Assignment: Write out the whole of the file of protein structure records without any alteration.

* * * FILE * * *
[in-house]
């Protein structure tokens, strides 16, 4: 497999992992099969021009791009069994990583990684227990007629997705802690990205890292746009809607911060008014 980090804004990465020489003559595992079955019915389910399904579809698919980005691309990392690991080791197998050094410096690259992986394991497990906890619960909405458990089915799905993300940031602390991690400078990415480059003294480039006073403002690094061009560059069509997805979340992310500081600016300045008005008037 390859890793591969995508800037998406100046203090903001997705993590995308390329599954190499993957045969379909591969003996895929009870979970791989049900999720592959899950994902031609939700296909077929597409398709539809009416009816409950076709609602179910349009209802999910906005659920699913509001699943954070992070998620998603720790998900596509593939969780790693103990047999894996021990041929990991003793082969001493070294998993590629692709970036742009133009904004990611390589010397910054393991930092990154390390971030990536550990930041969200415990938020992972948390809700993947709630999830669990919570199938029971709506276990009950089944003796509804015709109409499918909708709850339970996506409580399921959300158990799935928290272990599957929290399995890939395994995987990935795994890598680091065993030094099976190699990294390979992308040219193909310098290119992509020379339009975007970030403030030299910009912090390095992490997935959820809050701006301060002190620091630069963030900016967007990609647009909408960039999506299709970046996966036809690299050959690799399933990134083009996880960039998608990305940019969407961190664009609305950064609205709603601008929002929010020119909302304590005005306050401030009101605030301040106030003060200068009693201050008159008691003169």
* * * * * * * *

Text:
[in-house]
């Protein structure tokens, strides 16, 4: 497999992992099969021009791009069994990583990684227990007629997705802690990205890292746009809607911060008014 980090804004990465020489003559595992079955019915389910399904579809698919980005691309990392690991080791197998050094410096690259992986394991497990906890619960909405458990089915799905993300940031602390991690400078990415480059003294480039006073403002690094061009560059069509997805979340992310500081600016300045008005008037 390859890793591969995508800037998406100046203090903001997705993590995308390329599954190499993957045969379909591969003996895929009870979970791989049900999720592959899950994902031609939700296909077929597409398709539809009416009816409950076709609602179910349009209802999910906005659920699913509001699943954070992070998620998603720790998900596509593939969780790693103990047999894996021990041929990991003793082969001493070294998993590629692709970036742009133009904004990611390589010397910054393991930092990154390390971030990536550990930041969200415990938020992972948390809700993947709630999830669990919570199938029971709506276990009950089944003796509804015709109409499918909708709850339970996506409580399921959300158990799935928290272990599957929290399995890939395994995987990935795994890598680091065993030094099976190699990294390979992308040219193909310098290119992509020379339009975007970030403030030299910009912090390095992490997935959820809050701006301060002190620091630069963030900016967007990609647009909408960039999506299709970046996966036809690299050959690799399933990134083009996880960039998608990305940019969407961190664009609305950064609205709603601008929002929010020119909302304590005005306050401030009101605030301040106030003060200068009693201050008159008691003169």